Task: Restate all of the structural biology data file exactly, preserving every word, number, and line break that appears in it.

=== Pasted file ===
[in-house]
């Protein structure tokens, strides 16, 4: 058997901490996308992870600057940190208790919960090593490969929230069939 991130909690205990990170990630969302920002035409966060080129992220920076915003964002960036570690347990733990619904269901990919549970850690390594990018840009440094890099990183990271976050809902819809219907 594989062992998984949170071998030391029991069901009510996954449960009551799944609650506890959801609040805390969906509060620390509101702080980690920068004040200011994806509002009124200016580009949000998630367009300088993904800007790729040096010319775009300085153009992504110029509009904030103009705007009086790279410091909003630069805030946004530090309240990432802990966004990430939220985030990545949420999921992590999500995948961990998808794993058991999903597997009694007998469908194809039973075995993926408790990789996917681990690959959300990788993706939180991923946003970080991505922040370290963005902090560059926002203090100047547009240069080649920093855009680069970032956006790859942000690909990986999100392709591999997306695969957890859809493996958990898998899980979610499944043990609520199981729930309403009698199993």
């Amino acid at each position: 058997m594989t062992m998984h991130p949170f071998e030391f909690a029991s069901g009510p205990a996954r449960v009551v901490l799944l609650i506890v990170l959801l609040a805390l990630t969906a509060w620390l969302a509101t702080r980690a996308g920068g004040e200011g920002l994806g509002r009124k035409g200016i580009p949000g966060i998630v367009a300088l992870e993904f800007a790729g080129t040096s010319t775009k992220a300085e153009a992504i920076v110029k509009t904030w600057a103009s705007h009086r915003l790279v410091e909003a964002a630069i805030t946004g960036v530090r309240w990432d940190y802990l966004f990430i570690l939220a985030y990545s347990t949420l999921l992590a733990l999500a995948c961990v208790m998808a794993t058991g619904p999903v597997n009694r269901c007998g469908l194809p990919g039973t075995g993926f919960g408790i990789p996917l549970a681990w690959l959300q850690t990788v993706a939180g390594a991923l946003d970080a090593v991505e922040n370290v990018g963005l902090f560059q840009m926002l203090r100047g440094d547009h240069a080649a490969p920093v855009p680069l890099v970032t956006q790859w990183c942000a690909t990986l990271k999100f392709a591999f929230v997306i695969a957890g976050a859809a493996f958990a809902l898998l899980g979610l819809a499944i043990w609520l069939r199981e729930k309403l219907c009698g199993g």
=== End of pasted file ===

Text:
[in-house]
């Protein structure tokens, strides 16, 4: 058997901490996308992870600057940190208790919960090593490969929230069939 991130909690205990990170990630969302920002035409966060080129992220920076915003964002960036570690347990733990619904269901990919549970850690390594990018840009440094890099990183990271976050809902819809219907 594989062992998984949170071998030391029991069901009510996954449960009551799944609650506890959801609040805390969906509060620390509101702080980690920068004040200011994806509002009124200016580009949000998630367009300088993904800007790729040096010319775009300085153009992504110029509009904030103009705007009086790279410091909003630069805030946004530090309240990432802990966004990430939220985030990545949420999921992590999500995948961990998808794993058991999903597997009694007998469908194809039973075995993926408790990789996917681990690959959300990788993706939180991923946003970080991505922040370290963005902090560059926002203090100047547009240069080649920093855009680069970032956006790859942000690909990986999100392709591999997306695969957890859809493996958990898998899980979610499944043990609520199981729930309403009698199993």
């Amino acid at each position: 058997m594989t062992m998984h991130p949170f071998e030391f909690a029991s069901g009510p205990a996954r449960v009551v901490l799944l609650i506890v990170l959801l609040a805390l990630t969906a509060w620390l969302a509101t702080r980690a996308g920068g004040e200011g920002l994806g509002r009124k035409g200016i580009p949000g966060i998630v367009a300088l992870e993904f800007a790729g080129t040096s010319t775009k992220a300085e153009a992504i920076v110029k509009t904030w600057a103009s705007h009086r915003l790279v410091e909003a964002a630069i805030t946004g960036v530090r309240w990432d940190y802990l966004f990430i570690l939220a985030y990545s347990t949420l999921l992590a733990l999500a995948c961990v208790m998808a794993t058991g619904p999903v597997n009694r269901c007998g469908l194809p990919g039973t075995g993926f919960g408790i990789p996917l549970a681990w690959l959300q850690t990788v993706a939180g390594a991923l946003d970080a090593v991505e922040n370290v990018g963005l902090f560059q840009m926002l203090r100047g440094d547009h240069a080649a490969p920093v855009p680069l890099v970032t956006q790859w990183c942000a690909t990986l990271k999100f392709a591999f929230v997306i695969a957890g976050a859809a493996f958990a809902l898998l899980g979610l819809a499944i043990w609520l069939r199981e729930k309403l219907c009698g199993g």